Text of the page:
Puerto Rico has declared a state of emergency over its deep-rooted problem of violence against women, creating new measures demanded by activists for years to battle a deadly tide.
The decision came on Sunday in the US territory, which has seen sustained levels of violence that on average result in one woman’s death per week, measured in a 2019 report and exceeded in last year’s estimates, echoing the problem in other Caribbean and Latin American countries.
The declaration, which also offers protection to gay and transgender people, includes measures like creating a mobile app for victims to ask for help and report attacks.
Authorities will create a new programme to check in with women who have taken out restraining orders against abusers, and a new committee will be responsible for enforcing policies and proposing other measures.
Puerto Rico Governor Pedro Pierluisi said the order aims to combat “an evil that has caused too much damage for too long”.
“Victims have suffered the consequences of systematic machismo, inequity, discrimination, lack of education, lack of guidance and above all lack of action,” he added in a statement.
Translation: All violence is reprehensible, and we must fight it relentlessly. Gender violence is a social evil, based on ignorance and attitudes that cannot have space or tolerance in the Puerto Rico we aspire to.
The declaration defines sex or gender-based violence as conduct that causes physical, sexual or psychological harm to another person motivated by stereotypes.
According to a 2019 report from non-profit advocacy groups Proyecto Matria and Kilometro Cero, one woman is killed every seven days in Puerto Rico.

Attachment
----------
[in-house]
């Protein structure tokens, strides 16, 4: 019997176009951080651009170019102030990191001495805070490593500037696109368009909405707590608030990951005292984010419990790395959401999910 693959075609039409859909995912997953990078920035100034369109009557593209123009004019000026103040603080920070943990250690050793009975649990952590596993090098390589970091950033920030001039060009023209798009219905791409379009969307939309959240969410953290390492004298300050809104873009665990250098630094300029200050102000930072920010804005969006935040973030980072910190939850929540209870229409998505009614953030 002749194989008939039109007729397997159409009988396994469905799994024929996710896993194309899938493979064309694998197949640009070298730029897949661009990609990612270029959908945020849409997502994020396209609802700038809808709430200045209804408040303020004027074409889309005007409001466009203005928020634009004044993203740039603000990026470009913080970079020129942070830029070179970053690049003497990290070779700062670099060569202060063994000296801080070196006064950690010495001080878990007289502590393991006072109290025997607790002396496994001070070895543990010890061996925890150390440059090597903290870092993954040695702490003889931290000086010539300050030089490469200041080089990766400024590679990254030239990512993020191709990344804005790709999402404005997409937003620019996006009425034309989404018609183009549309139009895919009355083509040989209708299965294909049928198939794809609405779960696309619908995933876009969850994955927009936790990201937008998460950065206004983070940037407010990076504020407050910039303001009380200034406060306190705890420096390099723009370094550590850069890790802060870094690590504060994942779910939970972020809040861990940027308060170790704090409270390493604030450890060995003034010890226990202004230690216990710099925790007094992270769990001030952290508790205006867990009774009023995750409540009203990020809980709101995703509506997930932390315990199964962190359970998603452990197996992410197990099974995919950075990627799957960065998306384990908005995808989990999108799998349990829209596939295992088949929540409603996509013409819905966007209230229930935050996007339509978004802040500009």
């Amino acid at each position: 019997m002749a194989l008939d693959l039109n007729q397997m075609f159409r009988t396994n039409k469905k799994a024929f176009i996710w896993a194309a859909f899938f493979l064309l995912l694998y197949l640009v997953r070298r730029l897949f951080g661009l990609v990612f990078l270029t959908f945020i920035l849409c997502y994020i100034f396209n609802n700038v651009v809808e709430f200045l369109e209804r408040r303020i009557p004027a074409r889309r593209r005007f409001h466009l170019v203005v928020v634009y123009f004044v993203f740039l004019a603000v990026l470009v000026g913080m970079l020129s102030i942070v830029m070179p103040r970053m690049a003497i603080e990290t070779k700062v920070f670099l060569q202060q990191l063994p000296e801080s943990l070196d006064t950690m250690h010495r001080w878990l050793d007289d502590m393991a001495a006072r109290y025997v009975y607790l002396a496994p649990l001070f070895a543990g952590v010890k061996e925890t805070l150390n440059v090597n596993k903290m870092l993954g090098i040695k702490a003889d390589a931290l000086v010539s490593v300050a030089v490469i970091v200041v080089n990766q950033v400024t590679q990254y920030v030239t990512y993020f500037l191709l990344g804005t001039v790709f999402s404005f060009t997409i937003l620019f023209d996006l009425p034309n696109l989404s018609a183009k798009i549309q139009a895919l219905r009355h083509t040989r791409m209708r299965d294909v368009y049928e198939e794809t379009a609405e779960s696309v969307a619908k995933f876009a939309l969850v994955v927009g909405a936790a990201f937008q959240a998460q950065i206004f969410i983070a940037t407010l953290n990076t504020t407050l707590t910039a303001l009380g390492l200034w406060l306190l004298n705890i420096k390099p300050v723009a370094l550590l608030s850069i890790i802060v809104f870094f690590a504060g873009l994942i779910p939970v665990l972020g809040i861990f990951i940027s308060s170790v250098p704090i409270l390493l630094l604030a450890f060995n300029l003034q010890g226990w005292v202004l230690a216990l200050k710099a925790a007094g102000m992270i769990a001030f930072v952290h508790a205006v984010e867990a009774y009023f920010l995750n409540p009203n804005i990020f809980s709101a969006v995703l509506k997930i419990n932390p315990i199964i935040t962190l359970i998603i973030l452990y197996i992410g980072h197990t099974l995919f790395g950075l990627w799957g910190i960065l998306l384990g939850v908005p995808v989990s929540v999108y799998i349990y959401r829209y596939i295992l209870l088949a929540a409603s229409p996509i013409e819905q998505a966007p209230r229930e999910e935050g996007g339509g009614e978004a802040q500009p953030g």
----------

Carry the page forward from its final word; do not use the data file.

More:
Latin America and the Caribbean are among the most dangerous regions for women.
Rights groups have drawn attention to the issue in recent years, staging protests and securing key demands, such as the legalisation of abortion in Argentina.
Puerto Rico’s declaration comes just days after widespread outrage erupted on the island over the death of nurse Angie Noemi Gonzalez at the hands of her partner, who confessed to the crime, media reports said.
Rights groups on the island welcomed the declaration, though not perfect, as a first step toward saving women’s lives.
Vilmarie Rivera, president of the Puerto Rico Domestic Violence Shelter Network, said “the government has recognised that there is a problem that we have to address as a priority.”
However, she added that details such as the way in which femicides and transfeminicides are reported, in addition to the inclusion of gender issues in the school curriculum, need to be refined.
“Today is a great day for women, girls and all the people who have believed in the declaration of a state of emergency for gender violence, which we had been requesting for three years,” said Lisdel Flores, director of Hogar Ruth, a shelter for women victims of violence.